My own History of LBGTQ Film and Television presentation which begins with Vito’s material can be found on YouTube, recorded in 2020 for Triangle Community Center (Norwalk, CT).

Rock Hudson’s Home Movies is available streaming or on disk from Kino Lorber, or from your local public library.

Queer Writers of Crime Book Recommendation #3

May 15, 2022

I had so much fun this month with Brad Shreve on his podcast, Queer Writers of Crime. For May 2022, I had the fortune of reviewing, Grant Michael’s A Do-Si-Do With Death (A Stan Kraychik Mystery #7). The author died in 2009 after publishing six Stan Kraychik Mysteries. A seventh manuscript claimed to be located somewhere in Grant’s papers. Publisher ReQueered Tales did the heavy lifting and not only found the manuscript, but obtained the rights to publish. As a result, a brand-new Stan Kraychik releases this month and I am pleased to present a book recommendation for it on Queer Writers of Crime.

Click here or on the image to listen, or find Queer Writers of Crime on your favorite podcast platform.

 

Criss Cross

May 13, 2022

Film Noir can be hit or miss for me. I have loved a few over the years, but some of the more secondary films rarely hold my interest. Such is the case with Criss Cross, a 1949 film starring Burt Lancaster, Yvonne De Carlo, and Dan Duryea. Lancaster plays an armored car guard who gets caught in a heist after falling once again for his ex-wife who’s now married to a gangster. Watched this for a film series we are hosting at the library this year. Can’t say I’m enamored with the film. Lost my interest early on, though Lancaster and De Carlo make a good looking couple. 2.5 out of 5. Next.

Criss Cross is available for a rental fee from various streaming platforms including Amazon, and on disk from your local public library.

Julia: Season 1

May 11, 2022

The first season of the fictionalized Julia Child series on HBO Max simply titled Julia whisked me away to a kinder, more gentler place. And wow did I need that. There’s no messy, hardcore drama in the series. Of course there’s sexism, and racism, and homophobia. It’s the early 1960’s. And straight white men run the show – literally. But we all know Julia Child triumphed and so do those around her, which makes this show delicious and relaxing. I loved watching the series come together on the local Boston PBS station. I loved seeing the young African-American female producer sell it to other affiliates. I loved seeing Julia mingle with James Beard in a pre-Stonewall gay bar with a drag queen doing Julia Child. And I loved the cast so much. Perfect casting. Sarah Lancashire melts away into the lead so effortlessly, I forget she’s not really Julia. Bebe Neuwirth and David Hyde Pierce prove pitch perfect as Julia’s best friend and husband. And the younger cast – Brittany Bradford, Fiona Gladcott, and Fran Kranz hold their own beautifully with the seasoned actors. A wonderful television series meant to relax and invigorate you. 4 out of 5 for the yummy Julia.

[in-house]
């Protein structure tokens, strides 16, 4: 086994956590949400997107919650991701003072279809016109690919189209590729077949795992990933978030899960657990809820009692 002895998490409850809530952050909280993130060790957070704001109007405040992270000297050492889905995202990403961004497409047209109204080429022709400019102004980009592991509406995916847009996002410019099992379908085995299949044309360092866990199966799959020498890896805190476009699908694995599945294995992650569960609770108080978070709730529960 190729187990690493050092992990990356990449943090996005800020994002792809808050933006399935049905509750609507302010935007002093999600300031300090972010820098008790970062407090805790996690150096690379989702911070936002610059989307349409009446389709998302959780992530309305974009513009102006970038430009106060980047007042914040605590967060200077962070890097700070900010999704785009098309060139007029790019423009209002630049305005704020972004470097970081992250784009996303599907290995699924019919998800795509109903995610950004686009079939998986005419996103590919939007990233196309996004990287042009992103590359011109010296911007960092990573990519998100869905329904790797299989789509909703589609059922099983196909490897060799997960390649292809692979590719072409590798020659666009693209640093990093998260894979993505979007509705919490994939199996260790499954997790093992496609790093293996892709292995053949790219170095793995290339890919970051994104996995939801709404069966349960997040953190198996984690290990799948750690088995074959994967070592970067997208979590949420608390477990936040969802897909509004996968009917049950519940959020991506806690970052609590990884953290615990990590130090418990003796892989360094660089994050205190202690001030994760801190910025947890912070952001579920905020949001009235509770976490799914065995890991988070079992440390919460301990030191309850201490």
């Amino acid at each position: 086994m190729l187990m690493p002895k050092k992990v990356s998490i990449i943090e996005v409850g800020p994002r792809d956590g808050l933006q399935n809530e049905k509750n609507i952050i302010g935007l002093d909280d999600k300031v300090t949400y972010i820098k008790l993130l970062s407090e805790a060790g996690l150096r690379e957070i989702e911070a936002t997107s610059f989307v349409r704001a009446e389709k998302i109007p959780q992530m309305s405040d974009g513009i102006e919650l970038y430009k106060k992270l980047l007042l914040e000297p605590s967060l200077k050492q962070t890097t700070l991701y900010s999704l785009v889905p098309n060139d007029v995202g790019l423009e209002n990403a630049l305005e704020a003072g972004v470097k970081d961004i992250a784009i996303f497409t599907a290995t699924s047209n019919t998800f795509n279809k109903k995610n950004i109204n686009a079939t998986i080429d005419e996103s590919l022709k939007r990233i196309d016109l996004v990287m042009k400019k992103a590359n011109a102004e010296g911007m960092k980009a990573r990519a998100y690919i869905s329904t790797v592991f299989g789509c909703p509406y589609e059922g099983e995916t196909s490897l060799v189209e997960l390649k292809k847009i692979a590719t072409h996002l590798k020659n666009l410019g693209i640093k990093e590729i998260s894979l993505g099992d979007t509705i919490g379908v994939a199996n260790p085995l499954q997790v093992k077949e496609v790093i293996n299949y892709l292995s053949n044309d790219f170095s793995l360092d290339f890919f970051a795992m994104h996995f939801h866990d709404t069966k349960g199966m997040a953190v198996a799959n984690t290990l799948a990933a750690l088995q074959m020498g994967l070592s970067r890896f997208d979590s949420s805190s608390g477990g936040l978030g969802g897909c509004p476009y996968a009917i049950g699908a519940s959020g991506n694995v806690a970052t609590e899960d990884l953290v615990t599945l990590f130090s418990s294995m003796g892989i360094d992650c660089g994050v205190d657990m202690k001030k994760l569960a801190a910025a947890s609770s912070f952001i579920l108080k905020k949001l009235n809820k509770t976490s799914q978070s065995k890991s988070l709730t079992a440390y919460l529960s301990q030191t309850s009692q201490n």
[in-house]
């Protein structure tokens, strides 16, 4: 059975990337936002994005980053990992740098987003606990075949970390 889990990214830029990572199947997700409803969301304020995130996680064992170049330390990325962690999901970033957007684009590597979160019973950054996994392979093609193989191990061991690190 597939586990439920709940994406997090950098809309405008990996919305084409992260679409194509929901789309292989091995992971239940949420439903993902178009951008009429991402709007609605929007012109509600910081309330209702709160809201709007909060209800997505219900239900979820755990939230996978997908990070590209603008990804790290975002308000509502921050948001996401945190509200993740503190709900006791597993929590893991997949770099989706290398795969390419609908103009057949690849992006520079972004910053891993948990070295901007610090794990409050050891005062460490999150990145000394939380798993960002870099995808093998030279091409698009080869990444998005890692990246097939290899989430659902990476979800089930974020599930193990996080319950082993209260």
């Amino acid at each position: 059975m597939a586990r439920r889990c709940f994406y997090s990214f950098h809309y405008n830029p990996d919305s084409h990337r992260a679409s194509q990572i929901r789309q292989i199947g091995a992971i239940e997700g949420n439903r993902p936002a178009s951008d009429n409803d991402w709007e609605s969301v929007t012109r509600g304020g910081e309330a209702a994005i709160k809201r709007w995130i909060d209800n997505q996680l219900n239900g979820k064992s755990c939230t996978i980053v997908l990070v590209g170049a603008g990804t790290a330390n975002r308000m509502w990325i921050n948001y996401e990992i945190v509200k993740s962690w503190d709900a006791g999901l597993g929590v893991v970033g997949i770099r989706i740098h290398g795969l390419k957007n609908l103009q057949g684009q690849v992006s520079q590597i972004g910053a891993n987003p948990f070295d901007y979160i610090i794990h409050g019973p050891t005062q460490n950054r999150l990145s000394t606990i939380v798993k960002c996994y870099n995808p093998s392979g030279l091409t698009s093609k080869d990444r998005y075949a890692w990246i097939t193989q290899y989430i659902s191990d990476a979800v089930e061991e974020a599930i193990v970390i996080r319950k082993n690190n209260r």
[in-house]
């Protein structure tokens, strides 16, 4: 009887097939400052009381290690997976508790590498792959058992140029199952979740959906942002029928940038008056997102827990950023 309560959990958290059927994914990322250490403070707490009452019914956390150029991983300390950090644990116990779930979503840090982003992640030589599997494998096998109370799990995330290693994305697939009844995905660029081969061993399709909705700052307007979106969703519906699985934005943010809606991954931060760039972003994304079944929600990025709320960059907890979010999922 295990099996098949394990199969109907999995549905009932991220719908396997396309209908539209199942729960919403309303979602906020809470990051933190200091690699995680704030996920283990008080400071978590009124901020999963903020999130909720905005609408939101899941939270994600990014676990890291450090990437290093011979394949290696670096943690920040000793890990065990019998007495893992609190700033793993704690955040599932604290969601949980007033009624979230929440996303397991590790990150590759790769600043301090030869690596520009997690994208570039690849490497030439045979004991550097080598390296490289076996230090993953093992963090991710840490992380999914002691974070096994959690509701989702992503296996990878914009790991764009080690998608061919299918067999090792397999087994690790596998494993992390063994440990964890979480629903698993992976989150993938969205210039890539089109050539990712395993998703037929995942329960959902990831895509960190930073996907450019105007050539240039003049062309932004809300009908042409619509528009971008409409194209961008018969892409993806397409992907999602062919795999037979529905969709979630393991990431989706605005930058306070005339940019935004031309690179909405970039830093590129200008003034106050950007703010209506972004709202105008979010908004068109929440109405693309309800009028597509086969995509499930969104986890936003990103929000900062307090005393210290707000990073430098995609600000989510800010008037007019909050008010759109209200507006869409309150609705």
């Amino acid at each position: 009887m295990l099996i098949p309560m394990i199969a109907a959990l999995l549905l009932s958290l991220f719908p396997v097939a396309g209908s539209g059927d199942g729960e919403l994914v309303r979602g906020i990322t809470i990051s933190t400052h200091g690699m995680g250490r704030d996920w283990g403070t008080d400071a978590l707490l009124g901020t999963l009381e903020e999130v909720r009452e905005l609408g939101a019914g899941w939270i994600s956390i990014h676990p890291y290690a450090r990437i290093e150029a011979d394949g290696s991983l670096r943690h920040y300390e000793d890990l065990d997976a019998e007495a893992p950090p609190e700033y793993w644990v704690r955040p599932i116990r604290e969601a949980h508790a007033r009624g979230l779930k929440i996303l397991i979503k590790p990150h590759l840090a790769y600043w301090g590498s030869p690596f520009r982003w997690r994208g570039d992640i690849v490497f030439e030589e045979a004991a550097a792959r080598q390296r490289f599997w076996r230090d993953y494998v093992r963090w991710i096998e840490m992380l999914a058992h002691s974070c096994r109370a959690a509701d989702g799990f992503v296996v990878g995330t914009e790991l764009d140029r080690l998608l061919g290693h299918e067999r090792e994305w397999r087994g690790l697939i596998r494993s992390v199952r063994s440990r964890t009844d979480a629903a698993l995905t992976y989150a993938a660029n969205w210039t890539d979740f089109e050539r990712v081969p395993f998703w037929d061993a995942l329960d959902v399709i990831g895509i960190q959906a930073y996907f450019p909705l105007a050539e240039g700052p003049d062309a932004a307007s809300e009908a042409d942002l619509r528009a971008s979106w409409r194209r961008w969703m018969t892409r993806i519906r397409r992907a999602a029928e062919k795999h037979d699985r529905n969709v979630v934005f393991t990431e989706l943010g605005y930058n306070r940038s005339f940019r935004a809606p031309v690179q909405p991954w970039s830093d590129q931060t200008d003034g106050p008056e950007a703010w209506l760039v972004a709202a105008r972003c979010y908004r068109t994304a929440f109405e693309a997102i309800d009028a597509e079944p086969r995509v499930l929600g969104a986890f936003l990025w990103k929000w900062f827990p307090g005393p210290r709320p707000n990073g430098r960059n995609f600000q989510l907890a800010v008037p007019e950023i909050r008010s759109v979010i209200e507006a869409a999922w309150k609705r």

Julia currently streams on HBO Max.

Grace and Frankie Season 7, Part 2 (The Final Episodes)

May 9, 2022

No other television show in recent history has left me feeling more ambiguous than Grace and Frankie. Throughout the entire seven seasons, I found found joy in watching Lily Tomlin and Jane Fonda star in a project in their 80’s. I have also felt horror over the cheesy, formulaic network sit-com style scripts creators  Marta Kauffman (Friends, groan) and Howard J. Morris brought to Netflix. I honestly don’t think I’ve watched a series all the way through with nearly every season’s rating being a 3 out of 5. That’s just not compelling television to me. I kept hoping for more from Jane and Lily. The secondary characters tried. They aren’t bad actors. The content’s just ordinary and mundane. And Martin Sheen tried his best, but it’s hard being good with Sam Waterston yelling all of his lines. I am sure he was coached. Still they probably had fun doing it. Maybe? Who knows? I would probably give the show a 2 out of 5 for this final season, but it’s Lily and Jane. How do I do that? It’s kooky, it’s boring in places, it’s stupid in other places. Spoiler alert: yes Dolly finally appears, but even that’s not enough. But it’s Grace and Frankie – Jane and Lily. It’s mostly just great to see them together fumbling through their characters’ old age. And for that dear followers, I give the final episodes of Grace and Frankie 3 out of 5.